ISRO Chairman K Sivan. (PTI)
ISRO Chairman K Sivan. (PTI)

Chandrayaan-2 update: After 2nd de-orbiting maneuver, all eyes on Sep 7 landing

  • If all goes as planned, Chandrayaan-2 would be on the moon at precisely 1:55 am on September 7
  • Rover 'Pragyan' will carry out experiments on the lunar surface for 14 days

NEW DELHI : After two successive de-orbiting maneuvers, Indian Space Research Organisation's (ISRO) Chandrayaan-2 spacecraft is now all set to land on the moon anytime in between 1:30 am and 2:30 am on September 7.

Although Russia, USA and China have achieved a soft landing on the moon previously, India wants to become the first one to explore the south pole of the Moon.

With the second maneuver today, the required orbit for the Vikram Lander to commence it descent towards the lunar surface is achieved, ISRO said. The Lander is scheduled to make a powered descent between 1am and 2 am on 7 September, followed by touch down of the Lander in between 1:30 am and 2:30 am.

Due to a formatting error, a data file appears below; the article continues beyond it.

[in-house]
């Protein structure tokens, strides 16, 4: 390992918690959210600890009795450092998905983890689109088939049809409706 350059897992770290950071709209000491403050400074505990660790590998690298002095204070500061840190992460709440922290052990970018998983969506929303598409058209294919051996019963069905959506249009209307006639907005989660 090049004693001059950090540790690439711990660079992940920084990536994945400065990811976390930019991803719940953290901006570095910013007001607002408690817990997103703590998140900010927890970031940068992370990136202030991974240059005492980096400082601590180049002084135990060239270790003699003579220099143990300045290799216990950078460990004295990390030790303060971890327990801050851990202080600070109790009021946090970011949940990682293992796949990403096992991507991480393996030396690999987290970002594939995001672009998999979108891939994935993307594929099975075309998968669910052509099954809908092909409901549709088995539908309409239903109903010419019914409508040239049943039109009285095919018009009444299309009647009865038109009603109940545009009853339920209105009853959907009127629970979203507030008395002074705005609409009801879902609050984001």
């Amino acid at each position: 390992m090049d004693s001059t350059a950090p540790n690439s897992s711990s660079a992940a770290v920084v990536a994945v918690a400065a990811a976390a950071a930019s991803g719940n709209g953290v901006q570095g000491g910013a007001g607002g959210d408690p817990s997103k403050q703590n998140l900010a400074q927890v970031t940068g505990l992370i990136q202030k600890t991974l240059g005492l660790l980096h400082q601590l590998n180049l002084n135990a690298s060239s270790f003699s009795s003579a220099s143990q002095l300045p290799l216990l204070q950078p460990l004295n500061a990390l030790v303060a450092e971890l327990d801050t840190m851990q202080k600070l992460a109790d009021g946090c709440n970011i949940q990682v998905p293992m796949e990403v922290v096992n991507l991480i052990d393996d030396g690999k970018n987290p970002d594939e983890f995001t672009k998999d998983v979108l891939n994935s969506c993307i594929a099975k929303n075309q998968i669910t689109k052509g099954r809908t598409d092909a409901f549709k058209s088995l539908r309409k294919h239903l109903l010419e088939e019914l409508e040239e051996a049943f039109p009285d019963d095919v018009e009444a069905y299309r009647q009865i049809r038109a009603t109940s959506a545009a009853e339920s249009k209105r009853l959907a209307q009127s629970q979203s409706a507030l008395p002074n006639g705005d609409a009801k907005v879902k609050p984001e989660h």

If all goes as planned, the spacecraft would be on the lunar soil at precisely 1:55 am on the intervening night of Thursday and Friday this week. Prime Minister Narendra Modi is likely to be present at ISRO headquarters in Bengaluru to watch the historic landing of Chandrayaan-2. Sixty students have also been selected from all over the country to watch the event live with PM Modi.


ISRO Chairman K Sivan has said the proposed soft-landing on the Moon is going to be a "terrifying" moment as it is something the space agency has not done before while the Lunar Orbit Insertion (LOI) manoeuvre was successfully carried out during the previous Chandrayaan-1 mission.

Following the landing, the rover 'Pragyan' will roll out from the lander between 5.30 and 6.30 am on Saturday, and carry out experiments on the lunar surface for 14 days, which is equivalent to one lunar day.

The mission life of the lander is also one lunar day, while the orbiter will continue its mission for a year.

According to the ISRO, the objective of India's lunar mission is to develop and demonstrate the key technologies for end-to-end lunar mission capability, including soft-landing and roving on the lunar surface.

On the science front, this mission aims to further expand knowledge about the moon through a detailed study of its topography, mineralogy, surface chemical composition, thermo-physical characteristics and atmosphere, leading to a better understanding of the origin and evolution of the moon, the space agency had said.

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